Dr. Amy Moore: And every baby’s different, right? Like, so if you have a negative experience with one, that doesn’t mean you’re gonna have a negative experience with the next one, right? Like my middle child—first child was fine breastfeeding—second child at day 10, some strange thing kicked in and he started—I don’t wanna scare anybody. He started sucking so hard that he would draw blood and then spit it up, right? And I was, In a place where I didn’t have any lactation support. We were in the middle of a move, and it just was overwhelming to me, right? And so I just said,”okay, forget it. We’re just gonna formula feed because I don’t know what to do at this point.” But then the third one came along, and everything was fine again. And so that would be my encouragement, that what happens with one is not necessarily gonna happen with the next.  

Dr. Emeka Obidi: Very true.  

Dr. Amy Moore: But if you have problems like that, you can call your pediatrician, you can call a lactation consultant at the hospital, right?  

Dr. Emeka Obidi: Yeah, absolutely. I think there are more and more resources now. Pediatricians are becoming more and more comfortable guiding the mom through that. Lots of hospitals, I dare say maybe almost all, have someone—either a lactation consultant or the nurses—have been trained just to be able to provide breastfeeding support. So I think there are more resources, simply out in the community and of course, good resources online also, right? Providing the same information, as well.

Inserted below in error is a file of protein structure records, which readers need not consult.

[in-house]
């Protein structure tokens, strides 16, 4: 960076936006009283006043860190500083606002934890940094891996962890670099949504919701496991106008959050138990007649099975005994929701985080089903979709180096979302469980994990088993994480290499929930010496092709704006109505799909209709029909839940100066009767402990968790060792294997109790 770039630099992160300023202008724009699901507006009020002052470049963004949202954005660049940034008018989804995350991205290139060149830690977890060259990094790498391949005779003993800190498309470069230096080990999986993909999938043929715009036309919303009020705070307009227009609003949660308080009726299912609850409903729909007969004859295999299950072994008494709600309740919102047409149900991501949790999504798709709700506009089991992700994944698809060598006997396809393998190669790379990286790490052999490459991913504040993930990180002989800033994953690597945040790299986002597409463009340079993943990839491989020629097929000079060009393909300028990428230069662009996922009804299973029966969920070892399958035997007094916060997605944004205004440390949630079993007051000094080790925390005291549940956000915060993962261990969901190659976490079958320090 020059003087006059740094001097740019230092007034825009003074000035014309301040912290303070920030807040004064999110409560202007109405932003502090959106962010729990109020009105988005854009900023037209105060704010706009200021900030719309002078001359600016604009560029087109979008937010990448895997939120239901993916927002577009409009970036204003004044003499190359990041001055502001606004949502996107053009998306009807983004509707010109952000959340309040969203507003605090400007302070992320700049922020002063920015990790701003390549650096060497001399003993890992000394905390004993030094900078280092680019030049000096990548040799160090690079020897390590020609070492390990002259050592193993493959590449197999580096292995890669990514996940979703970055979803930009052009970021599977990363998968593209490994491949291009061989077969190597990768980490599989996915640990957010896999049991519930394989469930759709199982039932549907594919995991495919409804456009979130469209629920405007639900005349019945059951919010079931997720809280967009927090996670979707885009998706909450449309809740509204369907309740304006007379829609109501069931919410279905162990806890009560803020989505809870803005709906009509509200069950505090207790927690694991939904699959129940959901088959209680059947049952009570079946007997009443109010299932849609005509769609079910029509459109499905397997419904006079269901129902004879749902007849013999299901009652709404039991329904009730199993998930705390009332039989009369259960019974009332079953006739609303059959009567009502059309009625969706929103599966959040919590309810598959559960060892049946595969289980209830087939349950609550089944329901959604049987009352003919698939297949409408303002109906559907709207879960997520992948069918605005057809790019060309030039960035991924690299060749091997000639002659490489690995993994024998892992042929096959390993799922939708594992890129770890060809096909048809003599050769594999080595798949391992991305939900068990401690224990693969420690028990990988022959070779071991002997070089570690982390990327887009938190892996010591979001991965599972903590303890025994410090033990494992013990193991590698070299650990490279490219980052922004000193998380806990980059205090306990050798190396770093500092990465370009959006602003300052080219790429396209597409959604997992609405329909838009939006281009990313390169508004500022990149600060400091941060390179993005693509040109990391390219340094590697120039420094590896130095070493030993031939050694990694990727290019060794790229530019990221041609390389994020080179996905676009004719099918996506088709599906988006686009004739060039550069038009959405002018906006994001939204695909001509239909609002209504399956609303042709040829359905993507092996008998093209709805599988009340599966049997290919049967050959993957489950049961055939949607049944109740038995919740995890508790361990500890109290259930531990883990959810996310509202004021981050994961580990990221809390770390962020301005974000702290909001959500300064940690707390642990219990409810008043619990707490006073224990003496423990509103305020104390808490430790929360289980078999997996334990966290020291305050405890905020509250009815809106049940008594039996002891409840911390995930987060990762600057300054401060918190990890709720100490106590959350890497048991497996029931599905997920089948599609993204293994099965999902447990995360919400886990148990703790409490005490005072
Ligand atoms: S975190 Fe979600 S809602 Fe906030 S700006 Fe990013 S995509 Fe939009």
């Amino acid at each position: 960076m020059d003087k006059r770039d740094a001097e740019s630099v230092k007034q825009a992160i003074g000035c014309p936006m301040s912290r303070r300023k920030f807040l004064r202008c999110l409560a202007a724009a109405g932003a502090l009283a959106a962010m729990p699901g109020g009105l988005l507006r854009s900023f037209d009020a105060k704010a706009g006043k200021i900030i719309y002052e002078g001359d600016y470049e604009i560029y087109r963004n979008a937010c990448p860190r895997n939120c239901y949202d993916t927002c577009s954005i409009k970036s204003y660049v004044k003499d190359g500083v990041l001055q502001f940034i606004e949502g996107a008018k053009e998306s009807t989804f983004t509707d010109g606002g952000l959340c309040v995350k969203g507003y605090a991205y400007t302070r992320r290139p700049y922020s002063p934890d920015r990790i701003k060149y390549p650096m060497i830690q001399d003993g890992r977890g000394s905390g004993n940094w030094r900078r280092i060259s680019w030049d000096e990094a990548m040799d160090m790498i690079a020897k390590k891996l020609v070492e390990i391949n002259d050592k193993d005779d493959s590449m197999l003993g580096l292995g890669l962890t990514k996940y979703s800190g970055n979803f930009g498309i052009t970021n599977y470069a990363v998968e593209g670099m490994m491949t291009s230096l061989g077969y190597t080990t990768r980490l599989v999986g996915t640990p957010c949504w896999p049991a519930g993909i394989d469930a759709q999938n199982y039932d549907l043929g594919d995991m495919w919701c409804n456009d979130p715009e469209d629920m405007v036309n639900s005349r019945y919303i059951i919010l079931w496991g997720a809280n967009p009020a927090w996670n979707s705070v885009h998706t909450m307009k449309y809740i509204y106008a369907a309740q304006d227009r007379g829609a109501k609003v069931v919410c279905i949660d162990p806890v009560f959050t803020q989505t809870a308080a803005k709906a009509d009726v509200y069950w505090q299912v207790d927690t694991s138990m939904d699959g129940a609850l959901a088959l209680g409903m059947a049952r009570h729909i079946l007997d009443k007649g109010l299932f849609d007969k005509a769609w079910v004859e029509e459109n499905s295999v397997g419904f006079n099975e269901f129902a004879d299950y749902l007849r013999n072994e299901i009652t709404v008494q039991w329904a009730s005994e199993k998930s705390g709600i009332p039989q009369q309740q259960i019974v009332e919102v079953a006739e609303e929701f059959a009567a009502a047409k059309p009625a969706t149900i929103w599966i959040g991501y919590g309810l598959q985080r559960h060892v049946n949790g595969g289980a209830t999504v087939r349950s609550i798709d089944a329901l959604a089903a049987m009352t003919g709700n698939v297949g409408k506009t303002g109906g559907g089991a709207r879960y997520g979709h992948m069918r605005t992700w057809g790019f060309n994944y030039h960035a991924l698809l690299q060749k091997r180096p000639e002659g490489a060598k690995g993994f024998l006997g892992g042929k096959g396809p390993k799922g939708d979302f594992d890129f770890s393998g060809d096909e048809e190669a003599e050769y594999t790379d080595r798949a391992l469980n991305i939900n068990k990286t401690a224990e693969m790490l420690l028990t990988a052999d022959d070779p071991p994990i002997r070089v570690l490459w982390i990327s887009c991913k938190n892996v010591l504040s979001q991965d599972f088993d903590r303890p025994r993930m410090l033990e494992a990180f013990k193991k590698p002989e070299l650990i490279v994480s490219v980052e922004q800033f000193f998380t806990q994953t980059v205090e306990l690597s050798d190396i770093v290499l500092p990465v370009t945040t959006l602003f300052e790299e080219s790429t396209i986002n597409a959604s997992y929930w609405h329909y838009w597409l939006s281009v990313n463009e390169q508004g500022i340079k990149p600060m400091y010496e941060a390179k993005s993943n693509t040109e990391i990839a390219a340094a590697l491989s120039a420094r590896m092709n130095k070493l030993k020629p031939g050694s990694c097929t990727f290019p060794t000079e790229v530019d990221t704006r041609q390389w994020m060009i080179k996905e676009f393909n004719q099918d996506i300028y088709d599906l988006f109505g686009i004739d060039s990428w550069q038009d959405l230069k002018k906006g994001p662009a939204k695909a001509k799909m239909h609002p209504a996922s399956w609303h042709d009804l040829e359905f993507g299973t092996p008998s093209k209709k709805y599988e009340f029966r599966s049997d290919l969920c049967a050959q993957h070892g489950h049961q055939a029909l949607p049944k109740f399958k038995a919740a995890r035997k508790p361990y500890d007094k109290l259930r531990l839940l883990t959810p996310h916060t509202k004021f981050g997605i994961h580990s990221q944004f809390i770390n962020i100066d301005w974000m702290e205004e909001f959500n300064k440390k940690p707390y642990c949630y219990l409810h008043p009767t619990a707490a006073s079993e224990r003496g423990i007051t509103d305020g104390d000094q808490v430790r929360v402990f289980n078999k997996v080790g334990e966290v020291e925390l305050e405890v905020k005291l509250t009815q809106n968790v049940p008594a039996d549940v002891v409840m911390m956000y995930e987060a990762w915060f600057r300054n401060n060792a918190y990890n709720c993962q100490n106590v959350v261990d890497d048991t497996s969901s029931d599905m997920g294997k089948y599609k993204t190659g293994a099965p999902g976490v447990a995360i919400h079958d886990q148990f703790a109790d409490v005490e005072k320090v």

Dr. Amy Moore: Sure. Yeah. See this was 20-something years ago, so I didn’t have that.  

Dr. Jody Jedlicka: Yeah. And mine was 30-something years ago. I do remember feeling prepared to have a baby, but once my oldest child was born, I remember thinking, “this is so much harder than I thought it was gonna be,” and a lot of the things were just like health-related things that I worried about. And I love how the resources that you provide just kind of put your mind at ease. So can you give us some of those resources or some of those thoughts that you’re there to help people with, so that they understand “this is normal” or “it’s not normal. his is when you should seek help. This is when it’s okay”? 

Dr. Emeka Obidi: Yeah. Yeah, absolutely. There are a number of things, I think maybe three big things, to sort of be mindful of, to sort of have your radar or tentacle up if that’s what happens. The first will be a fever. And a fever for a newborn is a rectal temperature more than 100.4°F. So we can also in and of itself be like, “really that high?” Yeah. So, a baby who has a rectal temperature of 100.1°F, 100.2°F, 100.4°F , that’s still normal. That’s a hundred 100.5°F or above. That’s abnormal. And in the first month of life, something we take very seriously, because their immune systems are still very fragile and so they do not necessarily mount the sort of immune response you’ll have, if you and I come down with a significant bug where we feel really ill. Right? So they could look like they have just a cold, but have meningitis, right? And so it’s difficult to know what’s a minor illness and what’s a significant illness when a newborn has just a fever. And so that’s something you wanna bring to your pediatrician, or to the nearest emergency room so they can evaluate a little better and decide what may need to be done, in terms of working out what the course is. That would be one.